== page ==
What I find so interesting in this Scriptural account is the comparison of who is mentioned and who is not. We see nothing mentioned here of Mary confiding in her mother, or finding encouragement and understanding in close friends. Rather we see the same Angel who brought her the news of her long-awaited Savior pointing her towards the only other person around who would understand a miraculous pregnancy.
Elizabeth would understand. She had experienced the impossible work of God in her life as well. But beyond that, we see evidence of the authenticity of her relationship with God and the Christ-centered nature of her and Mary’s relationship.
I can’t imagine the feeling of relief and confirmation that must of run over Mary as she heard the words Elizabeth spoke as she approached her home.
“In those days Mary arose and went with haste into the hill country, to a town in Judah, and she entered the house of Zechariah and greeted Elizabeth. And when Elizabeth heard the greeting of Mary, the baby leaped in her womb. And Elizabeth was filled with the Holy Spirit, and she exclaimed with a loud cry, t“Blessed are you among women, and blessed is the fruit of your womb! And why is this granted to me that the mother of my Lord should come to me? For behold, when the sound of your greeting came to my ears, the baby in my womb leaped for joy. And blessed is she who believed that there would be a fulfillment of what was spoken to her from the Lord.”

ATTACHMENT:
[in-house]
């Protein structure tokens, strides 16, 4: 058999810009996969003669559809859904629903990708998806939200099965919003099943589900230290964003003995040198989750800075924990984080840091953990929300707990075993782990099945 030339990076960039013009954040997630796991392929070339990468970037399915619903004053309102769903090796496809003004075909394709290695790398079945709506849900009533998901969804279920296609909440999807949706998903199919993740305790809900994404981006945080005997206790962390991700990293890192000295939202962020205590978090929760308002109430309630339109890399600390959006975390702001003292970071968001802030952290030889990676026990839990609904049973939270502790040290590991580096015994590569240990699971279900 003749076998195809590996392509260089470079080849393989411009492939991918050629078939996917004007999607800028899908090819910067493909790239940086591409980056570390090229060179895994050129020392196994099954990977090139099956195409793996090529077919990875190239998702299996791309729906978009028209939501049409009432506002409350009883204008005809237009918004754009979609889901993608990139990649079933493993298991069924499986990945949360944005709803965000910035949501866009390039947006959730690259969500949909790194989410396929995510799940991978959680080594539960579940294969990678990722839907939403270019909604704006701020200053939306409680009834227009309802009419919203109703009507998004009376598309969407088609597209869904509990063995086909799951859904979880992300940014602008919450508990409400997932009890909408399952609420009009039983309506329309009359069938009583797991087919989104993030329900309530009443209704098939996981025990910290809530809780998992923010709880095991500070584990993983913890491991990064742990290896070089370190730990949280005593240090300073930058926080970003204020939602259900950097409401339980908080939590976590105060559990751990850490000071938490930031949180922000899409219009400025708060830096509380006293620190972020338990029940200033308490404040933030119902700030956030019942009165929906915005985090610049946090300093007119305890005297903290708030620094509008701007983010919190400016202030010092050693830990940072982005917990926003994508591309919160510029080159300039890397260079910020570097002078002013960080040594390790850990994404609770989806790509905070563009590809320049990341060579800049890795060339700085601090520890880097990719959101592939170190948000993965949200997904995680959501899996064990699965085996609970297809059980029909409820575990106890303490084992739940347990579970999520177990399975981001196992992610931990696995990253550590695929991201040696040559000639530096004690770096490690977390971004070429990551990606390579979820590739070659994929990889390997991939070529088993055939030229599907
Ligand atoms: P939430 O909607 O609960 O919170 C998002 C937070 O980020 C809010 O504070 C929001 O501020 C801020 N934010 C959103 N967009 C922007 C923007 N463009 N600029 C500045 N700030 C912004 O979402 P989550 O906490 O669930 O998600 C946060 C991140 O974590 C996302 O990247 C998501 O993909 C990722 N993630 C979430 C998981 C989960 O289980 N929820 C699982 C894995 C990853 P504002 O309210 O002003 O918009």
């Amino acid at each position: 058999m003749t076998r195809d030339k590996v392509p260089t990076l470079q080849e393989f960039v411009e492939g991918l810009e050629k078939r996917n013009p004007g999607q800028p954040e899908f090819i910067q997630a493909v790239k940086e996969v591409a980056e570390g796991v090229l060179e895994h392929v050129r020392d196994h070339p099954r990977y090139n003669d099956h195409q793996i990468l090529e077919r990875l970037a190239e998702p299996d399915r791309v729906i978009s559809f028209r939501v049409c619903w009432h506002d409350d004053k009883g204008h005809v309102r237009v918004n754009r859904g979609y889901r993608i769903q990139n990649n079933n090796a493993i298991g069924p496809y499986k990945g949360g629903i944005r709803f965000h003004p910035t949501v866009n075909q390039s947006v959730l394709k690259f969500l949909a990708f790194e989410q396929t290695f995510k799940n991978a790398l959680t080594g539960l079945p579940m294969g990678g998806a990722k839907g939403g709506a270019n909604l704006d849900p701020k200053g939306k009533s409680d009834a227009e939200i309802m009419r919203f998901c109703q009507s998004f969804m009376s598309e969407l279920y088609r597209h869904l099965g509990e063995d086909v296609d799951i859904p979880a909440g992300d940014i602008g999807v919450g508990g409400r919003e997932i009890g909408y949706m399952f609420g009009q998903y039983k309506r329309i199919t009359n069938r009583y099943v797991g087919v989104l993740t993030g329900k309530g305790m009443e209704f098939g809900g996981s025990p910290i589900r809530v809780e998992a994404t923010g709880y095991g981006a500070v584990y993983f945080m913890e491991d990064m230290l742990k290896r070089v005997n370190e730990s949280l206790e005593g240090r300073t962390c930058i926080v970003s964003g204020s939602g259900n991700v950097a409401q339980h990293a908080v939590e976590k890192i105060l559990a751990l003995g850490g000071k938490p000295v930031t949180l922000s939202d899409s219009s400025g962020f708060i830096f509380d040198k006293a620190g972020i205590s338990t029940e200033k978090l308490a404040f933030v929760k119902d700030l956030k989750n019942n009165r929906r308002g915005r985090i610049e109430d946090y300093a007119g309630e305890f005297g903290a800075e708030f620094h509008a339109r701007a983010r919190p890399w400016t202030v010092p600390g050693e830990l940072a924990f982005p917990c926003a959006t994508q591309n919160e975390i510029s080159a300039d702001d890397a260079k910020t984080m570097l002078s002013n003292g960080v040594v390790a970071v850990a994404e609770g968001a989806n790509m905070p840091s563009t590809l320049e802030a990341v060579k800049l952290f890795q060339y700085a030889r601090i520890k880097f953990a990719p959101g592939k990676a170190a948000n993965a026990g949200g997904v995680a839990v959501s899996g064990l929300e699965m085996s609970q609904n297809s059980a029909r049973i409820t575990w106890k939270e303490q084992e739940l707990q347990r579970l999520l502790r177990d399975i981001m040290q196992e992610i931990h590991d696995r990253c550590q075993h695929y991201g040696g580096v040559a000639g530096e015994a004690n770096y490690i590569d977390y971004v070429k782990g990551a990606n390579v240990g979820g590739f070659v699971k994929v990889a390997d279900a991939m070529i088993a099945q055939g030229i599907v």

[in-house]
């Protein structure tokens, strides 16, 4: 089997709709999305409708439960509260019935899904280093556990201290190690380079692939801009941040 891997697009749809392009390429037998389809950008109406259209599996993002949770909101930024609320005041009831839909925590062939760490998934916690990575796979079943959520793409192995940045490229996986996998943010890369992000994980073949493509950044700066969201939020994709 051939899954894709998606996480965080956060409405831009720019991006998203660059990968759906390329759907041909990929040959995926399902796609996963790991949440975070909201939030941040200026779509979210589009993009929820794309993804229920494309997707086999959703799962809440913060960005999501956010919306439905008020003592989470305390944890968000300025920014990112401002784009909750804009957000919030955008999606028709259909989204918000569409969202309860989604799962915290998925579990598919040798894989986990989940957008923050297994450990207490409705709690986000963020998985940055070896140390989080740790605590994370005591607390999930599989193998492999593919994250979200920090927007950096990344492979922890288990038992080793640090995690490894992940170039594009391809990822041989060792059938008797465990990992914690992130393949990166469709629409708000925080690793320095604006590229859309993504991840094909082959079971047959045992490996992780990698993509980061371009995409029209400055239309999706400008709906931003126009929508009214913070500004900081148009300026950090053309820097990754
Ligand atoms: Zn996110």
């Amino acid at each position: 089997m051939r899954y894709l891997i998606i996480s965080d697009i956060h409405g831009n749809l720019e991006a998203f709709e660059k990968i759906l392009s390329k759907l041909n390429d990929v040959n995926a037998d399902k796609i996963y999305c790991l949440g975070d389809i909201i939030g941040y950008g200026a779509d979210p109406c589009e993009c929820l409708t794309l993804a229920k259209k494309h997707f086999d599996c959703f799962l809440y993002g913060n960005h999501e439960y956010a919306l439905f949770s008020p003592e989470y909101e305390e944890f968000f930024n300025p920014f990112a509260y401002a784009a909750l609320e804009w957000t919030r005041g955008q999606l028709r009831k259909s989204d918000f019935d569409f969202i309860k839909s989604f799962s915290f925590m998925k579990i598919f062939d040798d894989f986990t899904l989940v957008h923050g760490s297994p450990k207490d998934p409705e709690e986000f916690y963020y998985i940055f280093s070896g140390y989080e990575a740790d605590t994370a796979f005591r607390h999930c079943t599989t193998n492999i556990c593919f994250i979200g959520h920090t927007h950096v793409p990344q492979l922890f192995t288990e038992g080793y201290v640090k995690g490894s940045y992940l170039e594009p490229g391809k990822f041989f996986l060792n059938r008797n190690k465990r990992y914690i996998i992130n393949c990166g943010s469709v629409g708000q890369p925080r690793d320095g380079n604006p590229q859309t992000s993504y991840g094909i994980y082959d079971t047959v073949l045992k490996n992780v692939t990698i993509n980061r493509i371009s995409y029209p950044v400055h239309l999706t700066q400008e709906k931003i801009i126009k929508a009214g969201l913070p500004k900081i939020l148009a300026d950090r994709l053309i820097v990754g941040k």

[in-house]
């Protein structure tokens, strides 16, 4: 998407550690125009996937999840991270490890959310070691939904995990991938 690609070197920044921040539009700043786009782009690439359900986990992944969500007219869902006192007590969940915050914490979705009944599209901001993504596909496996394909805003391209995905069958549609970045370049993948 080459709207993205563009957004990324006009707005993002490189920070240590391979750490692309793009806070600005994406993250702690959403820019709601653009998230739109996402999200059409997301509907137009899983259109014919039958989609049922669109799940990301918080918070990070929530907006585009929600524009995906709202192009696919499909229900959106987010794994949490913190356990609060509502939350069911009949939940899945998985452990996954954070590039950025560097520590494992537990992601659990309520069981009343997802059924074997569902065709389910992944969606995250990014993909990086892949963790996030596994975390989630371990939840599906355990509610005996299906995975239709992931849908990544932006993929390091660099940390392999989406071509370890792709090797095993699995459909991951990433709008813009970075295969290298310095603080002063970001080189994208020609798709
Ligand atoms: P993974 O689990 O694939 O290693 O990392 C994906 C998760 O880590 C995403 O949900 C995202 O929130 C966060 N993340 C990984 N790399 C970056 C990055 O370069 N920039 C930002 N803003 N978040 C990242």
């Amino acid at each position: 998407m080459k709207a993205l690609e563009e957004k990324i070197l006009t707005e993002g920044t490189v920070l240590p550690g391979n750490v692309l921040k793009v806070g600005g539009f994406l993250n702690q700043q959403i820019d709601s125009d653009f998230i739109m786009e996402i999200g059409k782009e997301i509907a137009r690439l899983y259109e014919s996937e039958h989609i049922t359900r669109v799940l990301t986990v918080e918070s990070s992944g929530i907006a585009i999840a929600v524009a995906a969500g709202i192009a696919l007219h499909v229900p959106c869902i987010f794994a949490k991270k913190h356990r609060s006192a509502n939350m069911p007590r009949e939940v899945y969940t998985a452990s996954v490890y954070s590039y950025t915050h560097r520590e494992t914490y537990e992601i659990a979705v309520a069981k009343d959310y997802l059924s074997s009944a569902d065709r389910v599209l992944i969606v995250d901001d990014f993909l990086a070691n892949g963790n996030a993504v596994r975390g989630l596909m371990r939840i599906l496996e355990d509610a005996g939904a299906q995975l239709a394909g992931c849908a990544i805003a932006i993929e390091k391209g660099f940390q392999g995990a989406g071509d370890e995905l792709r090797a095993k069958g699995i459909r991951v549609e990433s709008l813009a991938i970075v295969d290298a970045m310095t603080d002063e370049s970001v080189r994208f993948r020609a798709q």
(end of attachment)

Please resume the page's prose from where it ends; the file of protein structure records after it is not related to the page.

The words that Elizabeth spoke are so revealing. They reveal that her concern was in what the Lord was doing in Mary’s life, and not in the drama or gossip of the situation. They reveal that she lived a life willing and ready for the Lord to speak through her into the lives of others. And they delivered the Spirit-filled and unprovoked confirmation that Mary needed.
The nature of this beautiful relationship was more concerned with God’s will in each other’s lives than it was what they thought about it. And Mary’s response to all of this was a song of praise.
We see God’s beautiful provision in the form of friendships all throughout Scripture. David and Jonathan, Ruth and Naomi, and Mary and Elizabeth… And they all have one thing in common:
Their interactions with one another were centered on spurring one another on towards the Lord.
And we see their speech and actions towards each other in ways that were markedly selfless, and sometimes not beneficial for their own situations. Jonathan chose loyalty in affirming David’s God-given leadership over his father, King Saul. Ruth chose to commit her life to being faithful to Naomi although it seemed to cost her the hope of life as she may have once imagined it. And Elizabeth was able to look beyond the scary and confusing parts of Mary’s call, and affirmed the hand of God and his work in Mary’s life.
What a challenge to us as we look at our friendships and relationships. Are we concerned primarily about the work God is doing in each other’s lives? Or are we seeking for earthly affirmation and fulfillment? Are our friendships Christ-centered or self-centered?
God proves in this moment in Mary’s story His ability to provide what we need in order to fulfill what He has called us to. He provided encouragement and confirmation through the only person who could understand, and He advocated on her behalf to Joseph and secured him as her partner in this pursuit.
I imagine there likely was a lot of pain and misunderstanding in the rest of the relationships that surrounded Mary. Yet we see God point her towards the ones who would remain key participants in moving His plan forward.
Though the road ahead still held many surprises, she would not be facing them alone.